Maximize Your Time by Beginning With the End in Mind

5 months ago   •   3 min read

By Zero Machina

Effort doesn’t always lead to results.

It’s frustrating when you’re exerting effort but not getting the outcomes you want. This leaves you feeling confused, disappointed, and burnt out. It’s tempting to give up altogether.

Oftentimes, the problem lies in not beginning with the end in mind.

Your Most Important Work is Always Ahead of You

Beginning with the end in mind is a concept coined by Dr. Stephen Covey.

It's the second habit in his book, 7 Habits of Highly Effective People. And it means "to begin each day, task, or project with a clear vision of your desired direction and destination, and then continue by flexing your proactive muscles to make things happen."

Whether it’s a personal or professional goal, envisioning your end destination keeps you motivated and ensures each step is purposeful. In Covey's words:

“People are working harder than ever, but because they lack clarity and vision, they aren’t getting very far. They, in essence, are pushing a rope with all of their might.”

This concept can teach us how to work smarter, not harder.

All Things Are Created Twice

Beginning with the end in mind is a mental blueprinting exercise.

In Covey’s explanation of the principle, he discusses how all things are created twice–once in your mind, and once in the real world.

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This reality is empowering and energizing!

In practice, beginning with the end in mind could be a novelist envisioning how their book will end. Or a professional athlete envisioning themselves performing at their best. At work, examples include having a five-year vision for your income or creating a strategic plan for your company.

How to Begin Envisioning: Your Personal Mission Statement

Imagination comes before strategy.

Creating a personal mission statement can help you start learning how to begin with the end in mind. It requires creativity. And it can help guide you in every area of your life, professionally and personally.

Consider these questions to get you started on your mission statement:

  • When do you feel most engaged and passionate in your personal life? In your professional life?
  • What talents and skills come most naturally to you?
  • If failure and money were non-barriers, what would you seek to do with your life?
  • What circumstances and environments bring out your best? Your worst? And why do you think that is?
  • Imagine being at your future retirement party. How would you like people to describe your impact and contribution?
  • Think about three people you deeply admire. What attributes and characteristics do you seek to emulate?
  • When do you feel most balanced in your life? What behaviors help you find balance? (physical, spiritual, mental, social, and emotional).

After reviewing your answers, synthesize your reflections into a mission statement of about 50 words or less. Below are some examples of personal mission statements to inspire you:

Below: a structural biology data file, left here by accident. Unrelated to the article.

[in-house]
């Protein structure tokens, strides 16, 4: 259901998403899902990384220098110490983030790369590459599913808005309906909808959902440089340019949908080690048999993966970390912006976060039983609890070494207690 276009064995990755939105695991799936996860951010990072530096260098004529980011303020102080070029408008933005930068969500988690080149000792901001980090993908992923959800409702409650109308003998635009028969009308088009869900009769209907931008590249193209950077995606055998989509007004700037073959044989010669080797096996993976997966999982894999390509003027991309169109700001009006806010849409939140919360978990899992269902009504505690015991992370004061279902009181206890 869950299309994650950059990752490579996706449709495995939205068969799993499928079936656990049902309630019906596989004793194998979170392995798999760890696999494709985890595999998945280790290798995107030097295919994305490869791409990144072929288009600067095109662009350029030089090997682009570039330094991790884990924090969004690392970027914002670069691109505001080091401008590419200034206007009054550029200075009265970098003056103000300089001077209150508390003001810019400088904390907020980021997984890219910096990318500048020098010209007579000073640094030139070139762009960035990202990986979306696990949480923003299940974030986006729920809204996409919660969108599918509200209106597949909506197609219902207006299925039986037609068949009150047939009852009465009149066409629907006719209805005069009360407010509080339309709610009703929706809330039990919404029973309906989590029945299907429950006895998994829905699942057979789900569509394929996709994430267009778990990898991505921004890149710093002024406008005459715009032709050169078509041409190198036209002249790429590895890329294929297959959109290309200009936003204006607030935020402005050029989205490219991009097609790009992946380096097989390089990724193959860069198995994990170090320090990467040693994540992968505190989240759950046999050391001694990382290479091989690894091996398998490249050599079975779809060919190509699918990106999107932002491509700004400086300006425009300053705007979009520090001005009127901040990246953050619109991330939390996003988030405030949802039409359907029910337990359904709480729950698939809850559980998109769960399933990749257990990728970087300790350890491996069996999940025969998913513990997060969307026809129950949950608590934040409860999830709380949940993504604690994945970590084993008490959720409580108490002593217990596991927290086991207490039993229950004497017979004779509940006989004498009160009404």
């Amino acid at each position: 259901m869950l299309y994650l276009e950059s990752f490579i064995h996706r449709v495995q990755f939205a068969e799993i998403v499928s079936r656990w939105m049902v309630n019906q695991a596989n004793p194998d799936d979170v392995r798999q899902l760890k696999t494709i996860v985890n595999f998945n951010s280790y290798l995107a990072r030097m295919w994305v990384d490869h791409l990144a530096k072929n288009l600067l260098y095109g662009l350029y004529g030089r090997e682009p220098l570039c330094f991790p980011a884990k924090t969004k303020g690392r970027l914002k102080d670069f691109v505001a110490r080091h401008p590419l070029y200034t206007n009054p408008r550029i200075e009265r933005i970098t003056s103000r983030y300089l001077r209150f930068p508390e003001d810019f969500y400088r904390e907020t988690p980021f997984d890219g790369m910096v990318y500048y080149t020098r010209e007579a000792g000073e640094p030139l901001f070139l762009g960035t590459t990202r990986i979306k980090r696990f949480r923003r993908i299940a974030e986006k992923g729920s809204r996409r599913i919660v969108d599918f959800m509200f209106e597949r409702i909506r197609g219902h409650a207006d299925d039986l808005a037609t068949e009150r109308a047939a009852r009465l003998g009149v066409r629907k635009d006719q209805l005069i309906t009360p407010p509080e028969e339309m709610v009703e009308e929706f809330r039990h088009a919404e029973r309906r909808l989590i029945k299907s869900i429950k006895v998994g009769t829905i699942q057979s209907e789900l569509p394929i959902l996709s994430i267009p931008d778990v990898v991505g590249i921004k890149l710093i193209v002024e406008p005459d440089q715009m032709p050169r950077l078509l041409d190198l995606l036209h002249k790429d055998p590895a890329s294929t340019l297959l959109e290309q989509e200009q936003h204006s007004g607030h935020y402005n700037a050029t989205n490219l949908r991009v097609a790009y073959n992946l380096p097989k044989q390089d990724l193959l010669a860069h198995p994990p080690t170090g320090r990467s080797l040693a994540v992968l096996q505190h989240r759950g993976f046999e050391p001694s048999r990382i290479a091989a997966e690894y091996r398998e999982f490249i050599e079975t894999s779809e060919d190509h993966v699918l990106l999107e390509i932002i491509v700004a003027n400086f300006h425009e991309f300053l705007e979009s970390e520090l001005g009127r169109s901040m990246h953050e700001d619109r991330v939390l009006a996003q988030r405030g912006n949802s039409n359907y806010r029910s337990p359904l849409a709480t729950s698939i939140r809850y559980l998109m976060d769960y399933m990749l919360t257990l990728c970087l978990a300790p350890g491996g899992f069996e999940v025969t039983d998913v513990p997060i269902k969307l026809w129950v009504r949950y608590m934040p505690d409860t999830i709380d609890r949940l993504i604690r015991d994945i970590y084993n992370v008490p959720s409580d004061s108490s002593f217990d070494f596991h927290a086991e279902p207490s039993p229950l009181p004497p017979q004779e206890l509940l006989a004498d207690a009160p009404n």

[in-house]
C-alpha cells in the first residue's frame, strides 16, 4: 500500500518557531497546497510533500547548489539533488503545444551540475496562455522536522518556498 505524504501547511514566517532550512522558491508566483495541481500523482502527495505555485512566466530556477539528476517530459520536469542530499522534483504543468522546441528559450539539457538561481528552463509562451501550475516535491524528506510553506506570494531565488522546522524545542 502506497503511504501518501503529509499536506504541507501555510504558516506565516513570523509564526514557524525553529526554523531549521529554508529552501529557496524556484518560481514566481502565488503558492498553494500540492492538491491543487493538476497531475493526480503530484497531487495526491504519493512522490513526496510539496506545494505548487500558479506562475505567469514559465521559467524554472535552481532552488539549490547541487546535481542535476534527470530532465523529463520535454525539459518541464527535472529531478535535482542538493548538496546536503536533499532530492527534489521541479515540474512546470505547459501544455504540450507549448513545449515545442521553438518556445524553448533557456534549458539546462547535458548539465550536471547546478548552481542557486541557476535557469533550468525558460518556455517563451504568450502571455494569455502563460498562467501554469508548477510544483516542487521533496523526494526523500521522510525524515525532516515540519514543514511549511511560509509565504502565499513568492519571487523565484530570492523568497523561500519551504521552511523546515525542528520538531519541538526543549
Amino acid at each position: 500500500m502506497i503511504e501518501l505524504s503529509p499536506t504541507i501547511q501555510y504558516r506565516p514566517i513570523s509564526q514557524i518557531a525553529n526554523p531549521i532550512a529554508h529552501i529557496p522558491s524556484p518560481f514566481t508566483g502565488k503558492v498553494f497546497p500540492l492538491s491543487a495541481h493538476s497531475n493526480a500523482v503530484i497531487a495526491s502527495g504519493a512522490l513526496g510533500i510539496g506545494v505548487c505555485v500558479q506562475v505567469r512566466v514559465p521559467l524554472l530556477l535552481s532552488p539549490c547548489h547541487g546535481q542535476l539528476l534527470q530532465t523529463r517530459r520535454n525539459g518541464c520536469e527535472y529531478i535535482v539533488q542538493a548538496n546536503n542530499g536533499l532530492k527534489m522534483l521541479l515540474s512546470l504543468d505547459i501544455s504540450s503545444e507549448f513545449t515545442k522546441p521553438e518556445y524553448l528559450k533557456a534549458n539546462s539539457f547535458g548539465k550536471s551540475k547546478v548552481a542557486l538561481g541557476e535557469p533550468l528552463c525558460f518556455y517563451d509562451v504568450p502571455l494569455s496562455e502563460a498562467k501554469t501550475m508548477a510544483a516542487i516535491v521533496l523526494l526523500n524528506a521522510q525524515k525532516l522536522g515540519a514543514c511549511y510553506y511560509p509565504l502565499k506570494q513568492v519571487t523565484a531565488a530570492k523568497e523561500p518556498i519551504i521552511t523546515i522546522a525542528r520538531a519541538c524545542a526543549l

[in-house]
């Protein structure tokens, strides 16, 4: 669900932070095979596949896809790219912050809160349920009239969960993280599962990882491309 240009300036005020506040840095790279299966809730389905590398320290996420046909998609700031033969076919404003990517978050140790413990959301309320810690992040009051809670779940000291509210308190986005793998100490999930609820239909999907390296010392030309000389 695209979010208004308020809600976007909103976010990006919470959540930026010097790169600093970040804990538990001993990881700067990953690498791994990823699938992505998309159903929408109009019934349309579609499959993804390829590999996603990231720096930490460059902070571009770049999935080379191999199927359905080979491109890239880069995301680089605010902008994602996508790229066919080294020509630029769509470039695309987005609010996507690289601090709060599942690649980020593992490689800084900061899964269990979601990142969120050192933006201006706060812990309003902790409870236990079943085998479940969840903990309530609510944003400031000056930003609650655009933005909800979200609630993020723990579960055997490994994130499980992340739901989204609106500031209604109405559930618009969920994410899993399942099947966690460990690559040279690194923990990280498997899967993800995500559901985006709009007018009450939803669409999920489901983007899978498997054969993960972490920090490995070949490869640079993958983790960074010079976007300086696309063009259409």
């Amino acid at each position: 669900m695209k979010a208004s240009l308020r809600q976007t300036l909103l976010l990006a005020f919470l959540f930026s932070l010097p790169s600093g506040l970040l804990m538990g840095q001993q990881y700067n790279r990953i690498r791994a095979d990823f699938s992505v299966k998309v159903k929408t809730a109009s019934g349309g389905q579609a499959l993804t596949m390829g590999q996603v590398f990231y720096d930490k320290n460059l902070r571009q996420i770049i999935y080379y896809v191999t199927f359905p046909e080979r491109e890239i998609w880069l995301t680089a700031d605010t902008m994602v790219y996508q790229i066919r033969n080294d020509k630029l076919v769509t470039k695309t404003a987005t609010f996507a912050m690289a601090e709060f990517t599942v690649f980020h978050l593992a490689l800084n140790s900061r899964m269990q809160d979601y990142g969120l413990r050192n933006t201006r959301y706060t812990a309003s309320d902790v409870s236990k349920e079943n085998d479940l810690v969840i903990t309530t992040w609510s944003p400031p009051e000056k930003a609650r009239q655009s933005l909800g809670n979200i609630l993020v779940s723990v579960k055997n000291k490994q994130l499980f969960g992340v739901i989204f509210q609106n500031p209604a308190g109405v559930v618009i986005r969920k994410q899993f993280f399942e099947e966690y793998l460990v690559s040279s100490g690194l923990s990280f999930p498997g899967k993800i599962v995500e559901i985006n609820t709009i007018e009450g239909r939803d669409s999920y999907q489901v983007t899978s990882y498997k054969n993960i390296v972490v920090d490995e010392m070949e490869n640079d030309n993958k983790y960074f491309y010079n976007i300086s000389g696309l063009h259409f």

• "To be a teacher. And to be known for inspiring my students to be more than they thought they could be." — Oprah Winfrey
  • “I want to serve the people. And I want every girl, every child to be educated.”- Malala Yousafzai
  • “My mission in life is not merely to survive, but to thrive; and to do so with some passion, some compassion, some humor, and some style.”- Maya Angelou
  • “To make people happy.”- Walt Disney

Using your imagination is the first step towards truly beginning with the end in mind. Creating a personal mission statement helps you feel a sense of control and motivation around your goals, helping you to better visualize and define them.

Make Strategic Progress and Maximize Your Time

Once you've envisioned your success and anchored your "why", start strategically planning your actions. This will help you maximize your time.

Using SMART Goals (specific, measurable, achievable, relevant, and time-bound) is a great way to get more specific about your goals and hold yourself accountable for achieving them.

You may also want to set milestones and "chunk" work into more manageable pieces.

Additionally, project management software like Trello or Asana helps to track each action item.

To simplify, keep yourself on track with these 5 steps:

Step 1: Create your mission.

Step 2: Devise a few SMART goals. Craft action items for each goal.

Step 3: Identify major milestones.

Step 4: Map out and schedule your action items. Begin from the end goal, then build backwards from there.  Fill in the gaps along the way. Use a tracking system to schedule and visualize your workflow from one milestone to the next.

Step 5: Celebrate your achievements!


Next Steps

Highly effective people begin with the end in mind. They recognize how all things are created twice and that creative vision-setting is a precursor to strategic action. They use their creativity and imagination to create a clear vision of their end goal, both personally and professionally.

Want to learn another habit that's foundational to your success? Check out our article: How to Be Proactive in Work and Life.

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